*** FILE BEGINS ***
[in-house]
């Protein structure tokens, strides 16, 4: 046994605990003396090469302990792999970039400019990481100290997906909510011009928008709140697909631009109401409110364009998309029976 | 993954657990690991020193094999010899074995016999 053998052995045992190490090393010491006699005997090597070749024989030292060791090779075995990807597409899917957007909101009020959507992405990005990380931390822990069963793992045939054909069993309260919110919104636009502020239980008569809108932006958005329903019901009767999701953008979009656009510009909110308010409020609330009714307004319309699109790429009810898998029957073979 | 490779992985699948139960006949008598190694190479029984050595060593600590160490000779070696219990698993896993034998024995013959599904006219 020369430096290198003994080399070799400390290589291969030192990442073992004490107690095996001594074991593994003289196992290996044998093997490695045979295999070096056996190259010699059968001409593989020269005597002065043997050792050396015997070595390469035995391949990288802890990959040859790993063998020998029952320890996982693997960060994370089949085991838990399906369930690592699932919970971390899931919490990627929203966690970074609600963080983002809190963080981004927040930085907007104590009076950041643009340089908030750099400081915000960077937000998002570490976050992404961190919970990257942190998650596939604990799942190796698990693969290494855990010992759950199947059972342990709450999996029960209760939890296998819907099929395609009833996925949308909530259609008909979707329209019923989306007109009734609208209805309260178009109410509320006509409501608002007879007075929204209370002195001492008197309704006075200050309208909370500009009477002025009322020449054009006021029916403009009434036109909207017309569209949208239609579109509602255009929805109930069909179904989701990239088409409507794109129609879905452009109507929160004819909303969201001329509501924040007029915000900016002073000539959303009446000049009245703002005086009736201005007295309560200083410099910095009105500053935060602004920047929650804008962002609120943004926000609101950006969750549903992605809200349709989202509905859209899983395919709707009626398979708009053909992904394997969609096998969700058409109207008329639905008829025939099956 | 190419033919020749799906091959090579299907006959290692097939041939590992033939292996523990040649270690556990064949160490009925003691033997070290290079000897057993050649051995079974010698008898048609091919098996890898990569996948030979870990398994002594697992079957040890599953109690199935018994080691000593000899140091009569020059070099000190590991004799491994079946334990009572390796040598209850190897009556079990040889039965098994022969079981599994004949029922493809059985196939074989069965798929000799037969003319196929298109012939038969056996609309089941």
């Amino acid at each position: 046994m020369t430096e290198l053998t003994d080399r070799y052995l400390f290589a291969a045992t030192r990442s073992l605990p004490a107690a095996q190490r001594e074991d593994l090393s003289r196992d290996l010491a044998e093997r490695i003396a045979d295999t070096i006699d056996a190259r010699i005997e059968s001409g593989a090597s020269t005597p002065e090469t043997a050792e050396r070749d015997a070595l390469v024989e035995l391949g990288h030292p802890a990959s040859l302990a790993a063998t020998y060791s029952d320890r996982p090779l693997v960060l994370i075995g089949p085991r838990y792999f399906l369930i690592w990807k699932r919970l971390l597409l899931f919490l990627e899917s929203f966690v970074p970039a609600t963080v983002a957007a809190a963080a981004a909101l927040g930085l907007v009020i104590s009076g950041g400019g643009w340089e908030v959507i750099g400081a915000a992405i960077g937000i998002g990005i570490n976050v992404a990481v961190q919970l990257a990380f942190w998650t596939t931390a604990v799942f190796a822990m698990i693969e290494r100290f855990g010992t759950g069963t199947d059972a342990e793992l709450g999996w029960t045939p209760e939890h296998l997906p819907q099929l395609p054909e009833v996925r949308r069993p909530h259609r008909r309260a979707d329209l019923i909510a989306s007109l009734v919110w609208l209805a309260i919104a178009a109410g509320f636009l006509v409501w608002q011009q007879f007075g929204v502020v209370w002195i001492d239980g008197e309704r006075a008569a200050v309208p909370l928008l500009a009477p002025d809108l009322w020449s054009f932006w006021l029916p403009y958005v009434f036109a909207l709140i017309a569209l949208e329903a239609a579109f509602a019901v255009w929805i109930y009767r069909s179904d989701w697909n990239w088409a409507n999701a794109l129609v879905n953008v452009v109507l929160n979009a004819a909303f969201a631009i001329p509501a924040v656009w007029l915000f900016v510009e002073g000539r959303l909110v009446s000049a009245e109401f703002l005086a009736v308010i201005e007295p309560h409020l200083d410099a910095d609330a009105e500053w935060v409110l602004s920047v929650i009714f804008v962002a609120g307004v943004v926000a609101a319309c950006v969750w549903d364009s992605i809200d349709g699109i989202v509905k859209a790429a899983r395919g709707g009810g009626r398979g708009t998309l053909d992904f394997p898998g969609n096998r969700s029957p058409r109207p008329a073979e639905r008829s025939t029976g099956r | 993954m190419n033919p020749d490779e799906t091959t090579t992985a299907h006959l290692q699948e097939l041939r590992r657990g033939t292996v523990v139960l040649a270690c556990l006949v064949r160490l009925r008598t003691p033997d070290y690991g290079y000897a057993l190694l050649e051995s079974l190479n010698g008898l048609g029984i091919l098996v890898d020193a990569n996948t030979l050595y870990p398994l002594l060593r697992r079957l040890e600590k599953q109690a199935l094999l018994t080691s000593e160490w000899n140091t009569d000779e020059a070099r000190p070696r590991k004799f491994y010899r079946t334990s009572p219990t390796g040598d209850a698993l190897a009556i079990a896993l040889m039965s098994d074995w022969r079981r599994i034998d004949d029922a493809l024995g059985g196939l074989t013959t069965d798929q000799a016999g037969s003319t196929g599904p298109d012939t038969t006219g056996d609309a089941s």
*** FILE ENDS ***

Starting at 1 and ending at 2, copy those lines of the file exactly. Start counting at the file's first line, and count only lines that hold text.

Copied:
[in-house]
């Protein structure tokens, strides 16, 4: 046994605990003396090469302990792999970039400019990481100290997906909510011009928008709140697909631009109401409110364009998309029976 | 993954657990690991020193094999010899074995016999 053998052995045992190490090393010491006699005997090597070749024989030292060791090779075995990807597409899917957007909101009020959507992405990005990380931390822990069963793992045939054909069993309260919110919104636009502020239980008569809108932006958005329903019901009767999701953008979009656009510009909110308010409020609330009714307004319309699109790429009810898998029957073979 | 490779992985699948139960006949008598190694190479029984050595060593600590160490000779070696219990698993896993034998024995013959599904006219 020369430096290198003994080399070799400390290589291969030192990442073992004490107690095996001594074991593994003289196992290996044998093997490695045979295999070096056996190259010699059968001409593989020269005597002065043997050792050396015997070595390469035995391949990288802890990959040859790993063998020998029952320890996982693997960060994370089949085991838990399906369930690592699932919970971390899931919490990627929203966690970074609600963080983002809190963080981004927040930085907007104590009076950041643009340089908030750099400081915000960077937000998002570490976050992404961190919970990257942190998650596939604990799942190796698990693969290494855990010992759950199947059972342990709450999996029960209760939890296998819907099929395609009833996925949308909530259609008909979707329209019923989306007109009734609208209805309260178009109410509320006509409501608002007879007075929204209370002195001492008197309704006075200050309208909370500009009477002025009322020449054009006021029916403009009434036109909207017309569209949208239609579109509602255009929805109930069909179904989701990239088409409507794109129609879905452009109507929160004819909303969201001329509501924040007029915000900016002073000539959303009446000049009245703002005086009736201005007295309560200083410099910095009105500053935060602004920047929650804008962002609120943004926000609101950006969750549903992605809200349709989202509905859209899983395919709707009626398979708009053909992904394997969609096998969700058409109207008329639905008829025939099956 | 190419033919020749799906091959090579299907006959290692097939041939590992033939292996523990040649270690556990064949160490009925003691033997070290290079000897057993050649051995079974010698008898048609091919098996890898990569996948030979870990398994002594697992079957040890599953109690199935018994080691000593000899140091009569020059070099000190590991004799491994079946334990009572390796040598209850190897009556079990040889039965098994022969079981599994004949029922493809059985196939074989069965798929000799037969003319196929298109012939038969056996609309089941």